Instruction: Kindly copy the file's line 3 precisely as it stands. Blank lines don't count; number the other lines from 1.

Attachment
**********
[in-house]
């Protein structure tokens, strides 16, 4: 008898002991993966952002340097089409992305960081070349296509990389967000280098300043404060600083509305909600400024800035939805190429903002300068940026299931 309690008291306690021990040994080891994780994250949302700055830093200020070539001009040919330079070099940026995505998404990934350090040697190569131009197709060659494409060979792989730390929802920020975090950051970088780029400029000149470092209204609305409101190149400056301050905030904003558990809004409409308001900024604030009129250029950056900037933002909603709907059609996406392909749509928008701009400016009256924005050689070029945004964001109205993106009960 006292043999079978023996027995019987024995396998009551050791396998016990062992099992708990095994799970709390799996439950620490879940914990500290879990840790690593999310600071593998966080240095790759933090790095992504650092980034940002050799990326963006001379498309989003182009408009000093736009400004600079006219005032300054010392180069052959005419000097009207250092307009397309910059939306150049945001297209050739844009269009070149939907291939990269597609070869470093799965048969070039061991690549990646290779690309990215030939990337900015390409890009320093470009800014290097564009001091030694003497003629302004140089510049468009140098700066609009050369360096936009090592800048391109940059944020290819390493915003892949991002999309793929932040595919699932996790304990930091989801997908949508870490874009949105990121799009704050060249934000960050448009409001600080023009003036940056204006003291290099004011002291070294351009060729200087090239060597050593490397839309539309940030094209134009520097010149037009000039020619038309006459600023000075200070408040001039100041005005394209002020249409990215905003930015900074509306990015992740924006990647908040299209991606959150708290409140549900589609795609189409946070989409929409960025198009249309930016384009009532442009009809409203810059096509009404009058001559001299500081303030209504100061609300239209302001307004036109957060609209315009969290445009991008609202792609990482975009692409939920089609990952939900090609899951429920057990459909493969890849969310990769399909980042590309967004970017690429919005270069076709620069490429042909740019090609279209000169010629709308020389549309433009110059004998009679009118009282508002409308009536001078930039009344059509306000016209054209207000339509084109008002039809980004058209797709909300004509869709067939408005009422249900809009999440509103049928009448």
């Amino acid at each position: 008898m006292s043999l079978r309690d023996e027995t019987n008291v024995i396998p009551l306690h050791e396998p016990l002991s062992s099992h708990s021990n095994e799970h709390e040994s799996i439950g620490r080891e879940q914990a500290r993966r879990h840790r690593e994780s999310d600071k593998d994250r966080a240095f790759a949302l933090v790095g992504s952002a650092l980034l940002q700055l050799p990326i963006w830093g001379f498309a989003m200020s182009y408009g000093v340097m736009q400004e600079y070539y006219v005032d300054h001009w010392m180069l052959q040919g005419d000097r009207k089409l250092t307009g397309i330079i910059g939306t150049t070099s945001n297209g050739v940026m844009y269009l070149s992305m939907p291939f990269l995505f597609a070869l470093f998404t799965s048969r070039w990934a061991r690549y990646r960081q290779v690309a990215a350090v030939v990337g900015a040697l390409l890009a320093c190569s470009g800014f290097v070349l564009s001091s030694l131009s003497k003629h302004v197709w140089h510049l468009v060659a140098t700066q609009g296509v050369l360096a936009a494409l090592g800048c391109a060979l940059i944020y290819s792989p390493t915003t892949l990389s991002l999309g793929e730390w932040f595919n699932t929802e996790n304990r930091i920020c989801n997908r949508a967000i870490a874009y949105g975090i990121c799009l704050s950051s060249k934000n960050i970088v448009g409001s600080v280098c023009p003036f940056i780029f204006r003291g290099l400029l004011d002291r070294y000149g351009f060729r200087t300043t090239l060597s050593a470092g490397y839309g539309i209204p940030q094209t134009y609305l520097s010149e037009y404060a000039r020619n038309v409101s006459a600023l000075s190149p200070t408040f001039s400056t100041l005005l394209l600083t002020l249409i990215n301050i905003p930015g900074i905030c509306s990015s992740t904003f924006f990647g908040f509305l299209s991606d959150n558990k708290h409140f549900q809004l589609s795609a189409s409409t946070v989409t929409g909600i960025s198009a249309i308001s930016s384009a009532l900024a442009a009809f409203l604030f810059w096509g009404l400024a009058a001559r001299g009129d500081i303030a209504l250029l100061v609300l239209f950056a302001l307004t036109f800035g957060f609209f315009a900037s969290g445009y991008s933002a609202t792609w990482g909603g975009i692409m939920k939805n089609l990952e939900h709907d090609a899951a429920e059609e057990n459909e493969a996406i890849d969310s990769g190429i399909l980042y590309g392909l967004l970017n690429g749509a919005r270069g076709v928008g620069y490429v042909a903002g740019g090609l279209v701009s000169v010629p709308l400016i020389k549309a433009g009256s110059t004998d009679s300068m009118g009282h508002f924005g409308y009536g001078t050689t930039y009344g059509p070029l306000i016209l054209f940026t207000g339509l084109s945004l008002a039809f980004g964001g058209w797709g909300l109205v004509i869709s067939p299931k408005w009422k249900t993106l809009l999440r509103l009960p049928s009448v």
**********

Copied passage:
């Amino acid at each position: 008898m006292s043999l079978r309690d023996e027995t019987n008291v024995i396998p009551l306690h050791e396998p016990l002991s062992s099992h708990s021990n095994e799970h709390e040994s799996i439950g620490r080891e879940q914990a500290r993966r879990h840790r690593e994780s999310d600071k593998d994250r966080a240095f790759a949302l933090v790095g992504s952002a650092l980034l940002q700055l050799p990326i963006w830093g001379f498309a989003m200020s182009y408009g000093v340097m736009q400004e600079y070539y006219v005032d300054h001009w010392m180069l052959q040919g005419d000097r009207k089409l250092t307009g397309i330079i910059g939306t150049t070099s945001n297209g050739v940026m844009y269009l070149s992305m939907p291939f990269l995505f597609a070869l470093f998404t799965s048969r070039w990934a061991r690549y990646r960081q290779v690309a990215a350090v030939v990337g900015a040697l390409l890009a320093c190569s470009g800014f290097v070349l564009s001091s030694l131009s003497k003629h302004v197709w140089h510049l468009v060659a140098t700066q609009g296509v050369l360096a936009a494409l090592g800048c391109a060979l940059i944020y290819s792989p390493t915003t892949l990389s991002l999309g793929e730390w932040f595919n699932t929802e996790n304990r930091i920020c989801n997908r949508a967000i870490a874009y949105g975090i990121c799009l704050s950051s060249k934000n960050i970088v448009g409001s600080v280098c023009p003036f940056i780029f204006r003291g290099l400029l004011d002291r070294y000149g351009f060729r200087t300043t090239l060597s050593a470092g490397y839309g539309i209204p940030q094209t134009y609305l520097s010149e037009y404060a000039r020619n038309v409101s006459a600023l000075s190149p200070t408040f001039s400056t100041l005005l394209l600083t002020l249409i990215n301050i905003p930015g900074i905030c509306s990015s992740t904003f924006f990647g908040f509305l299209s991606d959150n558990k708290h409140f549900q809004l589609s795609a189409s409409t946070v989409t929409g909600i960025s198009a249309i308001s930016s384009a009532l900024a442009a009809f409203l604030f810059w096509g009404l400024a009058a001559r001299g009129d500081i303030a209504l250029l100061v609300l239209f950056a302001l307004t036109f800035g957060f609209f315009a900037s969290g445009y991008s933002a609202t792609w990482g909603g975009i692409m939920k939805n089609l990952e939900h709907d090609a899951a429920e059609e057990n459909e493969a996406i890849d969310s990769g190429i399909l980042y590309g392909l967004l970017n690429g749509a919005r270069g076709v928008g620069y490429v042909a903002g740019g090609l279209v701009s000169v010629p709308l400016i020389k549309a433009g009256s110059t004998d009679s300068m009118g009282h508002f924005g409308y009536g001078t050689t930039y009344g059509p070029l306000i016209l054209f940026t207000g339509l084109s945004l008002a039809f980004g964001g058209w797709g909300l109205v004509i869709s067939p299931k408005w009422k249900t993106l809009l999440r509103l009960p049928s009448v």